We have noticed you are using an ad blocker
To continue providing news and award winning journalism, we rely on advertising revenue.
To continue reading, please turn off your ad blocker or whitelist us.
A man has captured the moment he managed to accidentally knock himself out with his own quadcopter drone.
YouTube user doctorsnaketown uploaded hilarious footage of himself flying a ZMR250 mini racing quadcopter drone around his garden on a bright sunny day and somehow managing to crash it – into himself.
The ZMR250 is a racing sport drone for hobbyists that can be bought online as a DIY assembly kit, and it comes with a camera and a video transmitter promising "zero delay" in transmitting a live feed of the drone's camera to the drone operator.
Nevertheless, when doctorsnaketown sent his drone on a super-fast lap around his garden, he failed to notice on his remote controller that the drone had taken a circuit round the garden and was now coming up fast directly behind where he sat in a group of deck chairs.
The result was the drone whacked him squarely on the back of the head. Fortunately for the drone operator, the small racing drone only weighs 554g, which is only a third of the weight of a conventional consumer model.
On YouTube, doctorsnaketown wrote: "A little slapstick lap where I boomerang max speed into my own noggin! Luckily, I did not hurt myself, other than a bump on the head. Be safer than me! I am going to revamp my pilot seating zone once my head feels better ;)"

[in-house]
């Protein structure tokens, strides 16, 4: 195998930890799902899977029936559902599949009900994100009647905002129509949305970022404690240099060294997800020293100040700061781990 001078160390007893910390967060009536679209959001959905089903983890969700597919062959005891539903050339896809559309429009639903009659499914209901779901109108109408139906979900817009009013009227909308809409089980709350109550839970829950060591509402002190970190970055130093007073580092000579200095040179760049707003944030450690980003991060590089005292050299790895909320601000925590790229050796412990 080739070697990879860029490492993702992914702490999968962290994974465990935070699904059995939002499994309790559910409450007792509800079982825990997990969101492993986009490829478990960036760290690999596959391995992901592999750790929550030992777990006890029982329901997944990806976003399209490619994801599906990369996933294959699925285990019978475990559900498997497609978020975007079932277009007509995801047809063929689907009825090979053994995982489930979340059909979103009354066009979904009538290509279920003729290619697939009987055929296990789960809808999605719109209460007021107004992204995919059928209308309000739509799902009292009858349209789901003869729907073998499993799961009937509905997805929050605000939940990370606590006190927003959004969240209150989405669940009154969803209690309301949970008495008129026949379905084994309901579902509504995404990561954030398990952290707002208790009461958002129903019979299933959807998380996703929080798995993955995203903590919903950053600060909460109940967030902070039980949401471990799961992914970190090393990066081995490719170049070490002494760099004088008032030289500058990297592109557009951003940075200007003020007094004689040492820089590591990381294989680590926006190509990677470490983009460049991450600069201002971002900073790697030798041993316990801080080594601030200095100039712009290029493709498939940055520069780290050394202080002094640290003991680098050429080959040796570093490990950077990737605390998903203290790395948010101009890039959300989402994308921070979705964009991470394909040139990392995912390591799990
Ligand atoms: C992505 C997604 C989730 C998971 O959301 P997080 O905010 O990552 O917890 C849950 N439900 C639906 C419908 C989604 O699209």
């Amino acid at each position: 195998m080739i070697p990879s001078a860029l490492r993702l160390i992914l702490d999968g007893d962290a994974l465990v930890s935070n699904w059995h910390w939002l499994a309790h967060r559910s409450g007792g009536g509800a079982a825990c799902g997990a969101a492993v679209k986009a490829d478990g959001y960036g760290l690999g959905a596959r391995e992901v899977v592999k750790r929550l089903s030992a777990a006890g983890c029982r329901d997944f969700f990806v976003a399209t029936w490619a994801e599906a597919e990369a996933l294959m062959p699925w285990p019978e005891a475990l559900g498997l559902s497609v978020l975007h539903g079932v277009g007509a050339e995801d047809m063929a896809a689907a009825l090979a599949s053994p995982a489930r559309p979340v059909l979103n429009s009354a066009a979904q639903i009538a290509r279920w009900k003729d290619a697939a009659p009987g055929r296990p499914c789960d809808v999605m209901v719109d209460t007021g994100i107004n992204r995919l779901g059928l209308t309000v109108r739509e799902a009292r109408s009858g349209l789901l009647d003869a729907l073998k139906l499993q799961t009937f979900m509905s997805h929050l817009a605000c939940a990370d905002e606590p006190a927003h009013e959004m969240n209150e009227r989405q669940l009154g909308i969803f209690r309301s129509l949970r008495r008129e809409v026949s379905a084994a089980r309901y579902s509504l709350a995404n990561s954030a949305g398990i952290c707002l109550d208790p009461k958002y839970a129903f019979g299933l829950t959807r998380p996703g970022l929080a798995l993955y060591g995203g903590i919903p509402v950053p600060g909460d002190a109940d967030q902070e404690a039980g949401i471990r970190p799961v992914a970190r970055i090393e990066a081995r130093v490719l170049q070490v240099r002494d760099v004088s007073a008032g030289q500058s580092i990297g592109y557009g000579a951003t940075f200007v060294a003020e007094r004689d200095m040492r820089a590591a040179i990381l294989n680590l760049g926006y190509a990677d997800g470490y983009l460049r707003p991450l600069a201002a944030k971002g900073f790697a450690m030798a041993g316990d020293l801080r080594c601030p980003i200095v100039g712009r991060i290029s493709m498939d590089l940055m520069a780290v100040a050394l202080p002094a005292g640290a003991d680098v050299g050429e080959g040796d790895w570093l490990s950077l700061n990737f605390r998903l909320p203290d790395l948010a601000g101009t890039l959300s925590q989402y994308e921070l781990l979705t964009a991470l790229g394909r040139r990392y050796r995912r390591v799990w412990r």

People are being hit on the head by drones
Concerns about improving regulations of civilian drones are on the rise as a number of incidents have occurred in the past two months.
On Sunday 28 June, a 25-year-old woman was knocked unconscious by a consumer drone filming a Pride parade in downtown Seattle, US, when it crashed into a nearby building and dropped on to a group of people watching by the roadside.
Luckily, the woman's boyfriend caught her before she fell to the ground and she was treated at the scene. Seattle police put out a description of the drone and its pilot, but did not specify the drone's make or manufacturer.
The pilot eventually came forward to the police on 1 July and detectives are now investigating but it is not known if he has been charged.
The difficulty in regulating civilian drones
In May, a similar situation happened when a DJI Phantom drone crashed into a toy shop and hit two people who were watching a Memorial Day parade in Essex County, Massachusetts.
The people were wounded only superficially and declined medical treatment, so the police decided not to press charges against the drone operator, who admitted responsibility immediately and was very apologetic.
It is not known where YouTube user doctorsnaketown is from but from his speech, he could be from the UK, where police do not tend to press charges unless drone offences break existing laws such as invasion of privacy. Otherwise, the UK Civil Aviation Authority is required to bring charges against offenders. In the US, though, the problem is the country is far too big.
US drone analyst Colin Snow told IBTimes UK: "I honestly don't have an answer for what lawmakers should do. In the US, we also have state laws, not just national laws. That's 50 different states, 50 different laws, 50 different law enforcement agencies you have to regulate."